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earlier discussion

Paul KnoxFred Lum/The Globe and Mail

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<iframe src="" scrolling="no" height="650px" width="600px" frameBorder ="0" allowTransparency="true" ><a href="" >Haiti earthquake, day 2 coverage</a></iframe>

"It's hard to describe Haiti's physical bankruptcy adequately. The obliteration of the country's forests for fuel wood, and the resulting erosion of fertile topsoil, is well documented and extensively commented upon. But what never fails to amaze me is the haphazardness, and the relentless deterioration, of what architects call the 'built environment.' … So depleted is Haiti's environment that its essence exists primarily in its people - more so, I would argue, than with most nations of the world. There is tremendous cultural and linguistic richness among the physical poverty. Everywhere there is dogged courage in the face of adversity. Despite repeated betrayals, there are bright young people determined to make the best of the latest upheaval."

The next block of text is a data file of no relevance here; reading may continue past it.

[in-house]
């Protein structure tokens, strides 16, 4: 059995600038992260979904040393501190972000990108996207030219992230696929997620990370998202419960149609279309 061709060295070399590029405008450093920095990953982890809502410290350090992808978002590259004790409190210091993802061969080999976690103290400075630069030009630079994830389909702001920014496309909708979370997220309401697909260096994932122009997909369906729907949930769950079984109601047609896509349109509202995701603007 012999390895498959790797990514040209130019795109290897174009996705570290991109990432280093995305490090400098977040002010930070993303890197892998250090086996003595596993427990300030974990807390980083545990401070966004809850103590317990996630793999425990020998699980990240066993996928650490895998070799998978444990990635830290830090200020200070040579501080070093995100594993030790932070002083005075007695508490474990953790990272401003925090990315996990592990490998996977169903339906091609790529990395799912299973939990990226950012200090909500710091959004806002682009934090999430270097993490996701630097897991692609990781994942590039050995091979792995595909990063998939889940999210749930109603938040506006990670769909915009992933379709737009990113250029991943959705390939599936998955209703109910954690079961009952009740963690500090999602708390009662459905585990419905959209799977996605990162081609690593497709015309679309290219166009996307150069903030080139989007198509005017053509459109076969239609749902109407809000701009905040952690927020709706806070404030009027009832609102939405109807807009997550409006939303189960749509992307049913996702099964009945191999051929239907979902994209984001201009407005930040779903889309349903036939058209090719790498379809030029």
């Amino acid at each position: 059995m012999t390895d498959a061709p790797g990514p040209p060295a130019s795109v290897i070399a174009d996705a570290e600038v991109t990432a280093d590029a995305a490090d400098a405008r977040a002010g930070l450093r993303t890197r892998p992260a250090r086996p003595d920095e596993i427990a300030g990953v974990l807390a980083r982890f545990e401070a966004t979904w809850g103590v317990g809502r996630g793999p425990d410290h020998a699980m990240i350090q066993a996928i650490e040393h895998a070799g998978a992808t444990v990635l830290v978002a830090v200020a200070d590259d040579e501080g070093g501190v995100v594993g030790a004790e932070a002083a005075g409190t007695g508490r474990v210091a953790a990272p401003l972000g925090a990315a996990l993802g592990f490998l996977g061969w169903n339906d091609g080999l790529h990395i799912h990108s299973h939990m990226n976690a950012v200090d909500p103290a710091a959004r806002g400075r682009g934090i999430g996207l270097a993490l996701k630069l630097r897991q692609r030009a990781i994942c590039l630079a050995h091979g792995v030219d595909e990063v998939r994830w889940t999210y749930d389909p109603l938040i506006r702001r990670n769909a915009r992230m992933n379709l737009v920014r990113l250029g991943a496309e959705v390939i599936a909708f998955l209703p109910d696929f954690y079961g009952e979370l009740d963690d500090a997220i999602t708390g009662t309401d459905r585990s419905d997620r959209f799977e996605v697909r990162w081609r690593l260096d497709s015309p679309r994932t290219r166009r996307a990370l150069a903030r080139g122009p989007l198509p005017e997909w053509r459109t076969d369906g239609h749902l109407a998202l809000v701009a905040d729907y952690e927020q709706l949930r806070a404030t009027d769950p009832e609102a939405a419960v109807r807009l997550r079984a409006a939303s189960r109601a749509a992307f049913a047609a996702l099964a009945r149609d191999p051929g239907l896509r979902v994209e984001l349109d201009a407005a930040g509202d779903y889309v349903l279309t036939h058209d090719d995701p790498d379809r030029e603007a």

So former Globe foreign correspondent Paul Knox described the challenges facing Haiti in 2004. Mr. Knox spent more than 30 years as a reporter and editor, including a year as The Globe's foreign editor, before becoming chair of Ryerson University's journalism school in 2005. He continues to write and broadcast on media issues and international affairs.

He joins this afternoon at 1:15 p.m. ET for an hour-long live discussion on his experiences in Haiti, Canada's role there and the challenges that must be overcome, especially in the aftermath of this week's earthquake - Haiti's next "latest upheaval."

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